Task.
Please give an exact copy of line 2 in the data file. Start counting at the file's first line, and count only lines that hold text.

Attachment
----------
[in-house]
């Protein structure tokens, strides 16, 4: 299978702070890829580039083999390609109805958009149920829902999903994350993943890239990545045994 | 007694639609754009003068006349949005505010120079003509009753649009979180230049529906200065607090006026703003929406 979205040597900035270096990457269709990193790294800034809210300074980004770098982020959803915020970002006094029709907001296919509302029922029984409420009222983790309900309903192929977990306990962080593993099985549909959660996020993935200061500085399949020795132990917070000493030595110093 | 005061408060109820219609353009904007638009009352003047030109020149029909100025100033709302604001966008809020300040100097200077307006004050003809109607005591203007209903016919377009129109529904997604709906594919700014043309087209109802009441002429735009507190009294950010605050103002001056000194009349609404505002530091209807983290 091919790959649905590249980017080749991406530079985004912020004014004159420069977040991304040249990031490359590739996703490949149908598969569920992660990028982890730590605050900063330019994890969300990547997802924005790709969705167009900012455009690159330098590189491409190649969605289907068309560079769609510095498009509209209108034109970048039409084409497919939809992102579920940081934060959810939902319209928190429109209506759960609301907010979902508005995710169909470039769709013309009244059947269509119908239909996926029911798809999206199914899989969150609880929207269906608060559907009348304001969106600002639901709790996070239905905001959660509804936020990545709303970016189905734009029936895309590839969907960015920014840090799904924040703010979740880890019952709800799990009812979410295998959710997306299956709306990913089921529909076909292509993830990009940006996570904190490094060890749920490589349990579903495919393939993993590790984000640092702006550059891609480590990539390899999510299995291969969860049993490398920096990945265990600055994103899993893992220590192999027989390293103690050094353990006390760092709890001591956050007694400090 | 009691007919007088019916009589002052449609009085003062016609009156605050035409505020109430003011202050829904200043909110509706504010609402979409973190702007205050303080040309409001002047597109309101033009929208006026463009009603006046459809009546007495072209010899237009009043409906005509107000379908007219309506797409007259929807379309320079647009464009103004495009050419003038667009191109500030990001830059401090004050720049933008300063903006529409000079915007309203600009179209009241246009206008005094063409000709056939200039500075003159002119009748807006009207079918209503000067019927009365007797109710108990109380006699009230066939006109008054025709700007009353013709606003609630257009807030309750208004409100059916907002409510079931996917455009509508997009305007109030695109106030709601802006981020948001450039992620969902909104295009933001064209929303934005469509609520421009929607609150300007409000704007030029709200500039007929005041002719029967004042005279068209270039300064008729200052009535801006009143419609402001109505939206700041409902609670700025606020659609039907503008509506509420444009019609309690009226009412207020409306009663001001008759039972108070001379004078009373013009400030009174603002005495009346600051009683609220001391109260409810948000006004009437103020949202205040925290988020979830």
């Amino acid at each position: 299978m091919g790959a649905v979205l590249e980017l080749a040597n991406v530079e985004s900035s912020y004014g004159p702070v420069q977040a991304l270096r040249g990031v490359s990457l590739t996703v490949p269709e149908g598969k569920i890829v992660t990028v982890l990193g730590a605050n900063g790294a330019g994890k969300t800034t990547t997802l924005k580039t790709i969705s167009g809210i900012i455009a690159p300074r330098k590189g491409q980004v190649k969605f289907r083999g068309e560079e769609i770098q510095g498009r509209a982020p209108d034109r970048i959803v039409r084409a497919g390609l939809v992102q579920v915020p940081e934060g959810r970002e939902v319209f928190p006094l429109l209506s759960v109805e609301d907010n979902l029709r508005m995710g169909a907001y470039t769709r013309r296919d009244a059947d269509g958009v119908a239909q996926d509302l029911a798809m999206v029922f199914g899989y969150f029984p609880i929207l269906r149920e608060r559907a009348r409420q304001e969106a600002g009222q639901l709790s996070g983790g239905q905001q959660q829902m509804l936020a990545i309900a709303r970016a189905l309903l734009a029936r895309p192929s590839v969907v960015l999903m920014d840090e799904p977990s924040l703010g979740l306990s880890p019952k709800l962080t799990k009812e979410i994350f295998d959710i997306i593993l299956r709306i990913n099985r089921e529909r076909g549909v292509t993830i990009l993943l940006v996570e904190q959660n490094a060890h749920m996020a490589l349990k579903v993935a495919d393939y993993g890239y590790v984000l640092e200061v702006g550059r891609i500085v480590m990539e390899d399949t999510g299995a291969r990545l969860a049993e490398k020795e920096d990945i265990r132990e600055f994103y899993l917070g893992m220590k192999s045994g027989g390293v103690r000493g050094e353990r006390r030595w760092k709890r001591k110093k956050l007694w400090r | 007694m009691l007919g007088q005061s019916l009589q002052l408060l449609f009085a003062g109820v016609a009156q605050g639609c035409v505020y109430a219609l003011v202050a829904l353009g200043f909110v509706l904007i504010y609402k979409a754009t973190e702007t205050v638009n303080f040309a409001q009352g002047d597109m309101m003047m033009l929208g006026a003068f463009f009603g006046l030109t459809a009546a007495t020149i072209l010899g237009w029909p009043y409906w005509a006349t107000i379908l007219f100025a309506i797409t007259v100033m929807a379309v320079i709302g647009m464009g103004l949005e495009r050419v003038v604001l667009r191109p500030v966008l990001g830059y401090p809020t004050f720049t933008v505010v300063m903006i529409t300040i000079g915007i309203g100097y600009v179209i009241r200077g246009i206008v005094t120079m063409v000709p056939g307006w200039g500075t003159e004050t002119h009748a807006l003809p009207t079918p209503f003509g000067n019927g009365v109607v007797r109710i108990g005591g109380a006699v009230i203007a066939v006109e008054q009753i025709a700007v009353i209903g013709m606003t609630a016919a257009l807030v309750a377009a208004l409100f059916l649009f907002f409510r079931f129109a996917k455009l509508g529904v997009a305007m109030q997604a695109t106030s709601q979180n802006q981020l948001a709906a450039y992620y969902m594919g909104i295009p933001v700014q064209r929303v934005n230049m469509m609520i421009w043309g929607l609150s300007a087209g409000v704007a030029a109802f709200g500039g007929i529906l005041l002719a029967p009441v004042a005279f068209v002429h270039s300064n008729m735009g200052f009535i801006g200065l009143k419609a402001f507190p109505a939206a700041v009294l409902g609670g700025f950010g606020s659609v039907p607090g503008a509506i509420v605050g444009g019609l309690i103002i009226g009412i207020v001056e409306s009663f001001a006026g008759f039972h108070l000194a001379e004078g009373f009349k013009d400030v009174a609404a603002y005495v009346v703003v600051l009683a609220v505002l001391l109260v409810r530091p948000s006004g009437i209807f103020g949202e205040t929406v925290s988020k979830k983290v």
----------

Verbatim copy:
């Protein structure tokens, strides 16, 4: 299978702070890829580039083999390609109805958009149920829902999903994350993943890239990545045994 | 007694639609754009003068006349949005505010120079003509009753649009979180230049529906200065607090006026703003929406 979205040597900035270096990457269709990193790294800034809210300074980004770098982020959803915020970002006094029709907001296919509302029922029984409420009222983790309900309903192929977990306990962080593993099985549909959660996020993935200061500085399949020795132990917070000493030595110093 | 005061408060109820219609353009904007638009009352003047030109020149029909100025100033709302604001966008809020300040100097200077307006004050003809109607005591203007209903016919377009129109529904997604709906594919700014043309087209109802009441002429735009507190009294950010605050103002001056000194009349609404505002530091209807983290 091919790959649905590249980017080749991406530079985004912020004014004159420069977040991304040249990031490359590739996703490949149908598969569920992660990028982890730590605050900063330019994890969300990547997802924005790709969705167009900012455009690159330098590189491409190649969605289907068309560079769609510095498009509209209108034109970048039409084409497919939809992102579920940081934060959810939902319209928190429109209506759960609301907010979902508005995710169909470039769709013309009244059947269509119908239909996926029911798809999206199914899989969150609880929207269906608060559907009348304001969106600002639901709790996070239905905001959660509804936020990545709303970016189905734009029936895309590839969907960015920014840090799904924040703010979740880890019952709800799990009812979410295998959710997306299956709306990913089921529909076909292509993830990009940006996570904190490094060890749920490589349990579903495919393939993993590790984000640092702006550059891609480590990539390899999510299995291969969860049993490398920096990945265990600055994103899993893992220590192999027989390293103690050094353990006390760092709890001591956050007694400090 | 009691007919007088019916009589002052449609009085003062016609009156605050035409505020109430003011202050829904200043909110509706504010609402979409973190702007205050303080040309409001002047597109309101033009929208006026463009009603006046459809009546007495072209010899237009009043409906005509107000379908007219309506797409007259929807379309320079647009464009103004495009050419003038667009191109500030990001830059401090004050720049933008300063903006529409000079915007309203600009179209009241246009206008005094063409000709056939200039500075003159002119009748807006009207079918209503000067019927009365007797109710108990109380006699009230066939006109008054025709700007009353013709606003609630257009807030309750208004409100059916907002409510079931996917455009509508997009305007109030695109106030709601802006981020948001450039992620969902909104295009933001064209929303934005469509609520421009929607609150300007409000704007030029709200500039007929005041002719029967004042005279068209270039300064008729200052009535801006009143419609402001109505939206700041409902609670700025606020659609039907503008509506509420444009019609309690009226009412207020409306009663001001008759039972108070001379004078009373013009400030009174603002005495009346600051009683609220001391109260409810948000006004009437103020949202205040925290988020979830």